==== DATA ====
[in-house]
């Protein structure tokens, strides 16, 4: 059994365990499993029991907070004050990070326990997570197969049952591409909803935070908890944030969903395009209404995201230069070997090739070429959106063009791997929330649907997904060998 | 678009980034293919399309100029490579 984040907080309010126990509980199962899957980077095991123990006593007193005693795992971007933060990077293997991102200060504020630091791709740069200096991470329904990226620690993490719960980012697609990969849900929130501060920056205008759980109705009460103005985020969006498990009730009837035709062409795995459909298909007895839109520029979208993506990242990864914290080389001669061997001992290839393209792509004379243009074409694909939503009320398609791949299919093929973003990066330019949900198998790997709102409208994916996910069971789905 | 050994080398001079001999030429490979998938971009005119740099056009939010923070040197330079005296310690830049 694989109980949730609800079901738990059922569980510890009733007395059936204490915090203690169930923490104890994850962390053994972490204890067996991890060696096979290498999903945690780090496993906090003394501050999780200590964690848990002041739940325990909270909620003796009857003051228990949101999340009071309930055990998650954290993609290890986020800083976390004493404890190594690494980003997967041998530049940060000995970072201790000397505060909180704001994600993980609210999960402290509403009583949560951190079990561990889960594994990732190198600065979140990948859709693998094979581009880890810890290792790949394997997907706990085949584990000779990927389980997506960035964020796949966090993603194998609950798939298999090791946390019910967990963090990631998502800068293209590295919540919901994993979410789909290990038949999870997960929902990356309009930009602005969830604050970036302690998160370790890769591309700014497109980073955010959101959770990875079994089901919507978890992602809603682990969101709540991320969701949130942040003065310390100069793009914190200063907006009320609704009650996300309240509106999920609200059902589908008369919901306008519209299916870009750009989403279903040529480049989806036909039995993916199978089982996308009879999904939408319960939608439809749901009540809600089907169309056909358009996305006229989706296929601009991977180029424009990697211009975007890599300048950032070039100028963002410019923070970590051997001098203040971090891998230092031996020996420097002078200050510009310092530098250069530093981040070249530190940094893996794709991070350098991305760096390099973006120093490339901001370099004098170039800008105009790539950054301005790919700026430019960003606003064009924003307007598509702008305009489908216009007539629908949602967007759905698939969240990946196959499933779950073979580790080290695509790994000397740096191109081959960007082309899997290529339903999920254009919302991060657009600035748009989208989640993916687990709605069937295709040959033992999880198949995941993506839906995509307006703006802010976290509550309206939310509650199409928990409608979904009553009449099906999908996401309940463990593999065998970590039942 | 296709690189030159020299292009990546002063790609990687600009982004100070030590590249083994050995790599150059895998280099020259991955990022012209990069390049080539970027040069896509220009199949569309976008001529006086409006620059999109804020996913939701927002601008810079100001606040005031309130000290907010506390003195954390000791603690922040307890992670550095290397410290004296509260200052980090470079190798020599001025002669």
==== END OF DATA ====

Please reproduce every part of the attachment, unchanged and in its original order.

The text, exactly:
[in-house]
């Protein structure tokens, strides 16, 4: 059994365990499993029991907070004050990070326990997570197969049952591409909803935070908890944030969903395009209404995201230069070997090739070429959106063009791997929330649907997904060998 | 678009980034293919399309100029490579 984040907080309010126990509980199962899957980077095991123990006593007193005693795992971007933060990077293997991102200060504020630091791709740069200096991470329904990226620690993490719960980012697609990969849900929130501060920056205008759980109705009460103005985020969006498990009730009837035709062409795995459909298909007895839109520029979208993506990242990864914290080389001669061997001992290839393209792509004379243009074409694909939503009320398609791949299919093929973003990066330019949900198998790997709102409208994916996910069971789905 | 050994080398001079001999030429490979998938971009005119740099056009939010923070040197330079005296310690830049 694989109980949730609800079901738990059922569980510890009733007395059936204490915090203690169930923490104890994850962390053994972490204890067996991890060696096979290498999903945690780090496993906090003394501050999780200590964690848990002041739940325990909270909620003796009857003051228990949101999340009071309930055990998650954290993609290890986020800083976390004493404890190594690494980003997967041998530049940060000995970072201790000397505060909180704001994600993980609210999960402290509403009583949560951190079990561990889960594994990732190198600065979140990948859709693998094979581009880890810890290792790949394997997907706990085949584990000779990927389980997506960035964020796949966090993603194998609950798939298999090791946390019910967990963090990631998502800068293209590295919540919901994993979410789909290990038949999870997960929902990356309009930009602005969830604050970036302690998160370790890769591309700014497109980073955010959101959770990875079994089901919507978890992602809603682990969101709540991320969701949130942040003065310390100069793009914190200063907006009320609704009650996300309240509106999920609200059902589908008369919901306008519209299916870009750009989403279903040529480049989806036909039995993916199978089982996308009879999904939408319960939608439809749901009540809600089907169309056909358009996305006229989706296929601009991977180029424009990697211009975007890599300048950032070039100028963002410019923070970590051997001098203040971090891998230092031996020996420097002078200050510009310092530098250069530093981040070249530190940094893996794709991070350098991305760096390099973006120093490339901001370099004098170039800008105009790539950054301005790919700026430019960003606003064009924003307007598509702008305009489908216009007539629908949602967007759905698939969240990946196959499933779950073979580790080290695509790994000397740096191109081959960007082309899997290529339903999920254009919302991060657009600035748009989208989640993916687990709605069937295709040959033992999880198949995941993506839906995509307006703006802010976290509550309206939310509650199409928990409608979904009553009449099906999908996401309940463990593999065998970590039942 | 296709690189030159020299292009990546002063790609990687600009982004100070030590590249083994050995790599150059895998280099020259991955990022012209990069390049080539970027040069896509220009199949569309976008001529006086409006620059999109804020996913939701927002601008810079100001606040005031309130000290907010506390003195954390000791603690922040307890992670550095290397410290004296509260200052980090470079190798020599001025002669």